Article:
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ablative accusative adjective adverbs alicui aliquem Amatus Apul Caes called Catalectic Cels Cicero Colum compounds conjugation construed dative declension denotes Deponent Diomed English eris expressed feminine Flac fuisse Gell gender genitive gerund govern Greek nouns Hence Iambic Trimeter impers impersonal verbs Indicative Mode INFINITIVE MODE joined Latin likewise loved Lucan Lucr masc masculine mihi neut neuter nominative nouns occur opus oris Ovid passim penult Perf Perfect Participle person Plaut Plin PLUPERFECT Plur plural poets preposition Pres Priscian Prise pronoun quid quis quod Rule Sail Sallust scil Senec sense sentence sestertius signifies Sing singular sometimes Spondee Stat subjunctive Subjunctive Mode substantive Sueton Supine syllable Tacit tenses Terent termination thing thou tibi tive understood Varr verb verse Virg vocative vowel words
Page 267 - Obs. l. If the substantives be of different persons, the verb plural must agree with the first person rather than the second, and with the second rather than the third ; as, Si tu et Tullía valêtis, ego et Cicero
Page 59 - Irregular nouns may be reduced to three classes, Variable, Defective, and Redundant. I. VARIABLE NOUNS. Nouns are variable either in gender, or declension, or in both. Heterogeneous Nouns. Those which vary in gender are called heterogeneous, and may be reduced to the following classes : 1. Masculine in the singular, and neuter in the plural.
Page 95 - A verb is properly said to be conjugated, when all its parts are properly classed, or, as it were, yoked together, according to Voice, Mode, Tense, Number, and Person. The conjugation of a verb is the regular formation and arrangement of its several parts,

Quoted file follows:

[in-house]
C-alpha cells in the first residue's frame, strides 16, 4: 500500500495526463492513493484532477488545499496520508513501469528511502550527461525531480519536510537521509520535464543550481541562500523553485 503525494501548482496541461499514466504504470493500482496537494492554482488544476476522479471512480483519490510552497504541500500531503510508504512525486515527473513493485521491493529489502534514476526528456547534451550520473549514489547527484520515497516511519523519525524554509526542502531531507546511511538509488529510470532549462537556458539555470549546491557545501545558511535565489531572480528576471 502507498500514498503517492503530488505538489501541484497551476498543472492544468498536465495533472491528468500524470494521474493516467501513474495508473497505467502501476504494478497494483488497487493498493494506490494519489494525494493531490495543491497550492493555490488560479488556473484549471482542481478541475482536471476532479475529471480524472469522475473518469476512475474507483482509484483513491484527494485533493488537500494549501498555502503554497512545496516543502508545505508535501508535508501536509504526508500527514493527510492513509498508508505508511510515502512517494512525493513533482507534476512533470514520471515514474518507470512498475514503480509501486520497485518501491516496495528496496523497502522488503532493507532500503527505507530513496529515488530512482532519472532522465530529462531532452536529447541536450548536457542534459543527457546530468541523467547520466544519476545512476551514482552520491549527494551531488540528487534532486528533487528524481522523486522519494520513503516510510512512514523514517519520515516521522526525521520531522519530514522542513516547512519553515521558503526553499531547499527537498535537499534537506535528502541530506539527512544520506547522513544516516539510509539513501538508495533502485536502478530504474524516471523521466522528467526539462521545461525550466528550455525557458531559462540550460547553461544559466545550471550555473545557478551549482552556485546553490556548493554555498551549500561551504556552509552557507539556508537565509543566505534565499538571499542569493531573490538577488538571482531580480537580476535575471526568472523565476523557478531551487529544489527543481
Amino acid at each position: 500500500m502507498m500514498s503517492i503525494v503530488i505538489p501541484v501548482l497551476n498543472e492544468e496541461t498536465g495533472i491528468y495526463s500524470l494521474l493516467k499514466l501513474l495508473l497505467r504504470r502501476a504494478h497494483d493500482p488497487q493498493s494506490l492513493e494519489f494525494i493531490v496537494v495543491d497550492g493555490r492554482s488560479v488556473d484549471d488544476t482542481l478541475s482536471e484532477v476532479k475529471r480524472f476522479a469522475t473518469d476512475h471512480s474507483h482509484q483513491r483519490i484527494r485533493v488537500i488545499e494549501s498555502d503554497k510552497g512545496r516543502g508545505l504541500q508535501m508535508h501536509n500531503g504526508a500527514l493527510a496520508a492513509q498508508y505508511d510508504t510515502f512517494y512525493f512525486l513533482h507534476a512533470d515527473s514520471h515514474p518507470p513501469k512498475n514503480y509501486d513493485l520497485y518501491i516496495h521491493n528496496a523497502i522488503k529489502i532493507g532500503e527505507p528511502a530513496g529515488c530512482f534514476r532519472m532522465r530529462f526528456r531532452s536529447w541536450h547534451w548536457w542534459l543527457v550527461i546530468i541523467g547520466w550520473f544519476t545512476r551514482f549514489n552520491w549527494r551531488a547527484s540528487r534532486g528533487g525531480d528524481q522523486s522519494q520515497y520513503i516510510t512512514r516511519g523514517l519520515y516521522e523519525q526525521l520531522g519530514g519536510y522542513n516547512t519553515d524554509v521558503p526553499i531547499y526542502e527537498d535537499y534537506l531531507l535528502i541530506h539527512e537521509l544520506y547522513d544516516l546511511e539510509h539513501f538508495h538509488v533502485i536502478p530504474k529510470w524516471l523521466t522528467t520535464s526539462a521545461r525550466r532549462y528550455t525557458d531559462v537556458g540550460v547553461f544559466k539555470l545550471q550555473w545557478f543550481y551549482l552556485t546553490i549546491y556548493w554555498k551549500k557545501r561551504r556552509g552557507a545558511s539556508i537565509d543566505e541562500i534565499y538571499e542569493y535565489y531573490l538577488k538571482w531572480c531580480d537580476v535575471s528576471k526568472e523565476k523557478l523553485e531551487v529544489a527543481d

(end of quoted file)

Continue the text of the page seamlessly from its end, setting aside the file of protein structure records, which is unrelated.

Page 51 - city, civitatum, and sometimes civitatium. Exc. 2. Nouns in es and is, which do not increase in the genitive singular, have also гит ; as, hostis, an enemy, hostium. So likewise nouns ending in two consonants ; as, gens, a nation, gentium ; urbs, a city, urbium.
Page 22 - A diphthong consists of two vowels forming one syllable, and pronounced by one impulse of the voice. If the sound of both vowels be distinctly heard, it is called a Proper Diphthong; if not, an Improper Diphthong. The proper diphthongs in Latin are commonly reckoned three ; au, eu, ei ; as in
Page 255 - XLIV. The prepositions in, sub, super, and subter, govern the accusative, when motion to a place is signified ; but when motion or rest in a place is signified, in and sub govern the ablative, super and subter either the accusative or ablative. IN, when it signifies into, governs the accusative ; when it signifies in or among-, it governs the ablative.
Page 257 - Hei mihi ! for Hei ! malum est mihi ! Proh dolor ! for Proh ! quantus est dolor ! and so in other examples. THE CONSTRUCTION OF CIRCUMSTANCES. The circumstances, which in Latin are expressed in different cases, are, 1. The Price of a thing: 2. The Cause, Manner and Instrument. 3. Place. 4. Measure and Distance. 5. Time. 1. PRICE.
Page 267 - Obs. 2. If the substantives are of different genders, the adjective or relative plural must agree with the masculine rather than the feminine or neuter ; as, Pater et mater, qui sunt mortui ; but this is only applicable to beings which may have life. The person is sometimes implied ; as, Athenärum et Cratippi, ad quos,
Page 23 - I myself. A simple word is that which is not made up of more than one ; as, plus, pious ; ego, I ; döceo, I teach. A primitive word is that which comes from no other ; as, plus, pious ; disco, I learn ; döceo, I teach. A derivative word is that which comes from another word ; as,
Page 285 - &c. Cic. in Cat. iv. 6. Videre magnos jam videor duces, Non indecoro pulvere sórdidos. Ног. Here a change of tense is often used, as the present for the past, and conjunctions omitted, &c. Virg. xi. 637, &c. 9. EMPHASIS is a particular stress of voice laid on some word in a sentence; as,